In recent weeks over 81% of the cases are not in congregate settings, signaling significant transmission in the community. Pickaway County’s recent outbreaks include a restaurant and a faith based organization. Let me move to Summit County. During the last three weeks Summit County’s COVID-19 cases increased along with several other healthcare indicators. During the last two weeks, Summit County had a total of 59 cases per 100,000. From June 16th until June 30th, the average new cases per day, nearly tripled from 11 to 30. Due to clinical and reporting lags, of course, these may increase sum. The community experience early signs that more people are seeking medical care. For example, from June 16th to June 30th visits for COVID-19 to the emergency department increased from an average of 5.5 per day to 8.5. More people are also visiting their doctors and being diagnosed with COVID-19. Between June 16th and July 2nd, the average outpatient visits nearly tripled from 11 to 29 visits per day. Summit County currently has faith-based, workplace and longterm care facility outbreaks.

Governor Mike DeWine: (36:11)
Trumbull County, let’s take a look at Trumbull County. During the last three weeks, Trumbull County’s COVID cases have increased along with several other health care indicators. During the last two weeks, Trumbull County had a total of 68 cases per 100,000 residents. From June 16th until the 27th of June, the average new cases per day, doubled from eight to 17. More residents are visiting the emergency department from June 16th to the 29th. Visits for COVID-19 to the emergency department increased from an average of three per day to eight per day.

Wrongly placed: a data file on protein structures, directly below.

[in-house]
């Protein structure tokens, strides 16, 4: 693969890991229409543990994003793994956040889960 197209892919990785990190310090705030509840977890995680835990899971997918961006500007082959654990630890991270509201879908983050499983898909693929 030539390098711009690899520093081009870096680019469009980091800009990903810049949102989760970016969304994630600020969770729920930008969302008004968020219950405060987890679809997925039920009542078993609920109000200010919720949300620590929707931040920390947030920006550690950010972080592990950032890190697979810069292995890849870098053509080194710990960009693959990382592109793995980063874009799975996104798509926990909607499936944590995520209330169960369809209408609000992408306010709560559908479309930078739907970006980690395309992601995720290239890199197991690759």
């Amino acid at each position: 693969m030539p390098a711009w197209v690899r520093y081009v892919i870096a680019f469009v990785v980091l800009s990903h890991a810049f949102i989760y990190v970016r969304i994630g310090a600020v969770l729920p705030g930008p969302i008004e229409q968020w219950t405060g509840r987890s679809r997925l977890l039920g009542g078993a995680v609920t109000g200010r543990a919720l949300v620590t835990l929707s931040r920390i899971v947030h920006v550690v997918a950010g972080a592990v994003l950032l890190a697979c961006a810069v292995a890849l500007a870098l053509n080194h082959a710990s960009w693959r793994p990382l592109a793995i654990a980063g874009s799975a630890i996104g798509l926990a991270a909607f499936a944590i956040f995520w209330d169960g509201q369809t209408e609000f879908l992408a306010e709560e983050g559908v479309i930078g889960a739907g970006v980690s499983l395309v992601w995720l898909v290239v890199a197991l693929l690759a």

Governor Mike DeWine: (36:49)
Trumbull County residents are being admitted to the hospital. The average number growing from one on June 16th to four on July 1. Trumbull County currently has an outbreak in an apartment complex and several longterm care facilities. Wood County, during the last three weeks Wood County’s COVID-19 cases have increased along with several other indicators. During the last two weeks, Wood County had a total of 63 cases per 100,000 residents. Over 18% of Wood County’s total cases have been in the last two weeks. From June 16th until July 11th, the average daily new cases significantly increased from less than one to nine. Over 89% of the cases are not in congregate settings signaling that we do have community spread.

Governor Mike DeWine: (37:38)
The community is also experiencing early signs of that people are seeking medical care for COVID-19. Between June 16th and July 2nd, the average outpatient visits nearly doubled from three to six per day. Yes, let me look here. We had a couple other thing. John, I’m going to look at this map a moment I’m going to refer to you and then I’ll come right back and then we’ll get to questions.

John: (38:10)
Sure. Good afternoon and I have a few things on the job training, medical advancement and sports fronts. And let me start with the launch of IMAP which is a job training program. Many of you have heard me talk about Tech Credit, which is our effort to get employers to upgrade, up-skill the people in their workforce and as people are trying to get back to work. If you look at the OhioMeansJobs website, you see there’s 120,000 jobs on there that are currently available. 60,000 of them pay more than $50,000 a year. But if you look, you’re going to see the tech skills are an important part of landing, those higher paying jobs that are part of our landscape.

John: (38:57)
And so we’re announcing today, the $2.5 million grant opportunity under the Individual Micro-credential Assistant Program or IMAP as we’re calling it today, this is for the providers to register so that they can provide these skills. The grant application is open to those training providers today, those can be universities, colleges, our Ohio technical career centers and private sector training groups as we know that there are a lot of them that are really doing a great job of getting the tech skills developed in their workforce. And this program was created in partnership with the Ohio Legislature last year. I want to thank them for their efforts. It will provide up to $3,000 of training reimbursement for an individual.

John: (39:45)